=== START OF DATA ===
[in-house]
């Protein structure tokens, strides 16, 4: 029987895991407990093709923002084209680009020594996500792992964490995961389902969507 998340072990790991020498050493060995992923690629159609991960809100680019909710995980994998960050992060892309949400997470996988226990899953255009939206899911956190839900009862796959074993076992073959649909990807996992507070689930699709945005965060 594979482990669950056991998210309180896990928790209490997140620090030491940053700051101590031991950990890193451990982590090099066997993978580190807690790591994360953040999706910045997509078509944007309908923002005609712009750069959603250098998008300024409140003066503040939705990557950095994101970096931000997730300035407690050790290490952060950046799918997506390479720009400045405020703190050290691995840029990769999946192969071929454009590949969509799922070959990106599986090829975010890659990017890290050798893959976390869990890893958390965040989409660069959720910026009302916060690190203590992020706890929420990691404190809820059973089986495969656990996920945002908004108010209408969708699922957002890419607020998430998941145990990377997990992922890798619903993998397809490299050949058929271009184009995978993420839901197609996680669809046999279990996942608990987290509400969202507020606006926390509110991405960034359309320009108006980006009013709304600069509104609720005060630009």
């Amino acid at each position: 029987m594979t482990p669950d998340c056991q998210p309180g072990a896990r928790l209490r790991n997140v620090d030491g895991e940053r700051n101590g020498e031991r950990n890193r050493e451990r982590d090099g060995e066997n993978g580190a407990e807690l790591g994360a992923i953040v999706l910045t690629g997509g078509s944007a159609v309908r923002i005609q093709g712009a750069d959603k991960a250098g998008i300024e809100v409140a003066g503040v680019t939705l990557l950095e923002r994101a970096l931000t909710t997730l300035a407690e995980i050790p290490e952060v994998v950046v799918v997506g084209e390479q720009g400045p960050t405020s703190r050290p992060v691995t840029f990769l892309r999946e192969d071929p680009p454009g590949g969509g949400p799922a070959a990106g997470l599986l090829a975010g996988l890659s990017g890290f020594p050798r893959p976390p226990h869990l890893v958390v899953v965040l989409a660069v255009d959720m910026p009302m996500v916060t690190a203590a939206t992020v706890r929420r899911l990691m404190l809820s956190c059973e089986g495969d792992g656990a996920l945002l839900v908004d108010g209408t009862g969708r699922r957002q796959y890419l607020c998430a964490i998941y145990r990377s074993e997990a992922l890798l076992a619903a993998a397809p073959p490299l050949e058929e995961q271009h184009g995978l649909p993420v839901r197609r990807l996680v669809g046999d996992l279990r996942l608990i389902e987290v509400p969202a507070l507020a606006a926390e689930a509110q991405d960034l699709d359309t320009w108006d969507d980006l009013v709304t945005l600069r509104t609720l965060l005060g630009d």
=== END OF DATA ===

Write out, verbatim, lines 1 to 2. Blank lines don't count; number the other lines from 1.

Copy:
[in-house]
């Protein structure tokens, strides 16, 4: 029987895991407990093709923002084209680009020594996500792992964490995961389902969507 998340072990790991020498050493060995992923690629159609991960809100680019909710995980994998960050992060892309949400997470996988226990899953255009939206899911956190839900009862796959074993076992073959649909990807996992507070689930699709945005965060 594979482990669950056991998210309180896990928790209490997140620090030491940053700051101590031991950990890193451990982590090099066997993978580190807690790591994360953040999706910045997509078509944007309908923002005609712009750069959603250098998008300024409140003066503040939705990557950095994101970096931000997730300035407690050790290490952060950046799918997506390479720009400045405020703190050290691995840029990769999946192969071929454009590949969509799922070959990106599986090829975010890659990017890290050798893959976390869990890893958390965040989409660069959720910026009302916060690190203590992020706890929420990691404190809820059973089986495969656990996920945002908004108010209408969708699922957002890419607020998430998941145990990377997990992922890798619903993998397809490299050949058929271009184009995978993420839901197609996680669809046999279990996942608990987290509400969202507020606006926390509110991405960034359309320009108006980006009013709304600069509104609720005060630009």